JONES (on camera): With just a few weeks to go before the current farm bill expires, lawmakers are still trying to reach agreement on issues like food stamps and crop insurance. Secretary Vilsack told us that if a framework for a deal is reached by January, these price spikes could be avoided.

Athena Jones, CNN, Washington.


BLITZER: Still ahead, was he signing or faking it? The shocking claims about the man who was supposed to be interpreting for the death at Nelson Mandela's memorial.

Plus, new drama for the Washington Redskins. A star player is benched, and now there's a frenzy of second-guessing. CNN's Rachel Nichols will give us the backstory.

And Ann Romney here in THE SITUATION ROOM, a rare interview on her husband, her family, and any lingering regrets from the 2012 presidential campaign.


BLITZER: The Washington Redskins seem to be a magnet for controversy these days, from the team's name to its management.

The star quarterback Robert Griffin III has now been benched for the rest of the season. This is a player who was last season's rookie of the year. Many sportswriters and fans are questioning the move.

CNN's Rachel Nichols is joining us. She is the host of "RACHEL NICHOLS UNGUARDED" on CNN.

Quarterbacks gets benched all the time. Rachel, why is this such a big sports deal?

RACHEL NICHOLS, CNN SPORTS CORRESPONDENT: Yes. Well, quarterbacks usually get benched because the team doesn't think that they can win with them anymore. That is definitely not what's happening here.

As you point out, RG3, the offensive rookie of the year last year, he's certainly considered the future of this franchise, so the questions are, why would you bench him now? There are a lot of people who think he's getting caught up in a power play between the coach, Mike Shanahan, and the owner, Daniel Snyder, Dan Snyder very close to RG3.

There are people who say that Mike Shanahan isn't so crazy about that. The Redskins are out of contention now for the playoffs, and Shanahan is saying that the reason he is sitting his star quarterback is because of the risk of injury, that he doesn't want to put RG3 out there when he could get hurt and then have people second-guess him for that. There are people who have said, hey, maybe it is worth sitting this guy a couple games to try to get him to learn behind some of the more veteran players, a different perspective of the game.

But there's some doubt whether that is really the true motive, because this is a kid who wants to play. He actually went to Mike Shanahan today and said, I want to be out there. Mike Shanahan said, no. He said he's shutting it down.

And now we have just to wait for the palace intrigue to continue over there. We will have to see who lasts this season over at Redskins Park.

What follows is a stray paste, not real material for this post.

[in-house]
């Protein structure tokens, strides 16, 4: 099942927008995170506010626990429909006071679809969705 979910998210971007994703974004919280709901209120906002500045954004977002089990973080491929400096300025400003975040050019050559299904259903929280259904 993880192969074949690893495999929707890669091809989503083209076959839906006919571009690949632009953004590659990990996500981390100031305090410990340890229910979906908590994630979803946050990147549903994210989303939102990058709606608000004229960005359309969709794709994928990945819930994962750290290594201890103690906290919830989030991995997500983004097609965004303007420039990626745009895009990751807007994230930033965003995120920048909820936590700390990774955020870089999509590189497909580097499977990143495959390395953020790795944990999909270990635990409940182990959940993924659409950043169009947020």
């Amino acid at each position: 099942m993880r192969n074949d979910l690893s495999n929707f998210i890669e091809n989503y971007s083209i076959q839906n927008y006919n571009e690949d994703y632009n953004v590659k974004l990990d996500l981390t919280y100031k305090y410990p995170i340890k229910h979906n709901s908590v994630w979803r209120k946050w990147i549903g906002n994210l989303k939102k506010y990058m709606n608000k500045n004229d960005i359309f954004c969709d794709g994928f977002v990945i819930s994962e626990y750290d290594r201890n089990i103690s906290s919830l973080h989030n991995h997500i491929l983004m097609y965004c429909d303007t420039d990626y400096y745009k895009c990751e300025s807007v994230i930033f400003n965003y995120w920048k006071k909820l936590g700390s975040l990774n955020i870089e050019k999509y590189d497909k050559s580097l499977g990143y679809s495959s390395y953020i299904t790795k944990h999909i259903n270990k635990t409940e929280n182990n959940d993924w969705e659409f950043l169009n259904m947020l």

BLITZER: From football to baseball, Rachel, a huge decision today, Major League Baseball announcing from now on they're going to ban these home plate collisions, where the runner coming into home plate tries to jar the ball from the catcher. These home plate collisions are pretty powerful, pretty brutal sometimes.

This could change the game. What do you make of this?

NICHOLS: Absolutely. And it's been a part of baseball for a while, but the discussion about it has really intensified in the past couple years.

You had San Francisco catcher Buster Posey who was injured in one of these collisions. He ended up being out for most of the season. San Francisco was like, hey, we lost an All-Star over this. This shouldn't be happening that a player can just take one of our major, major components of our team out like this. There's been discussion. The Detroit Tigers this year, during the playoffs, their catcher had to leave a game because of a similar collision.

At the rules meeting, they have decided the catcher can no longer block the plate if he doesn't have a ball in his hand, and the runner coming in is going to have to slide. He can't intentionally try to just crash into the catcher the way you're seeing in pictures here. Hopefully, it will keep these guys a little bit safer.

It's going to take some of the pyrotechnics out of the game, but it will be better for the players on the field.

BLITZER: And much better for the catchers who usually gets slammed in those collisions.

Rachel, thanks very much.

And to our viewers, remember, you can always catch Rachel on "RACHEL NICHOLS UNGUARDED." It airs 10:30 p.m. Eastern Friday nights only here on CNN.

One of the biggest memorial services in history has unleashed a very bizarre controversy. See that man on the sidelines of the tribute to Nelson Mandela? There he is right there. You might think he's signing for the deaf, but if you take a closer look, there are experts out there that say he is a fake.

Brian Todd is here.

Brian, the deaf community pretty furious about this. Explain what's going on.

BRIAN TODD, CNN CORRESPONDENT: That's right, Wolf, the deaf community all over the world seems furious with this. The South African government is now investigating.

Experts are pointing to what they say are obvious signs in this man's gestures that he was butchering the speeches of one dignitary after another.


TODD (voice-over): He seems to be gesturing with authority, signing to keep pace with the speaker.

UNIDENTIFIED MALE: Side by side, dreaming the same dream.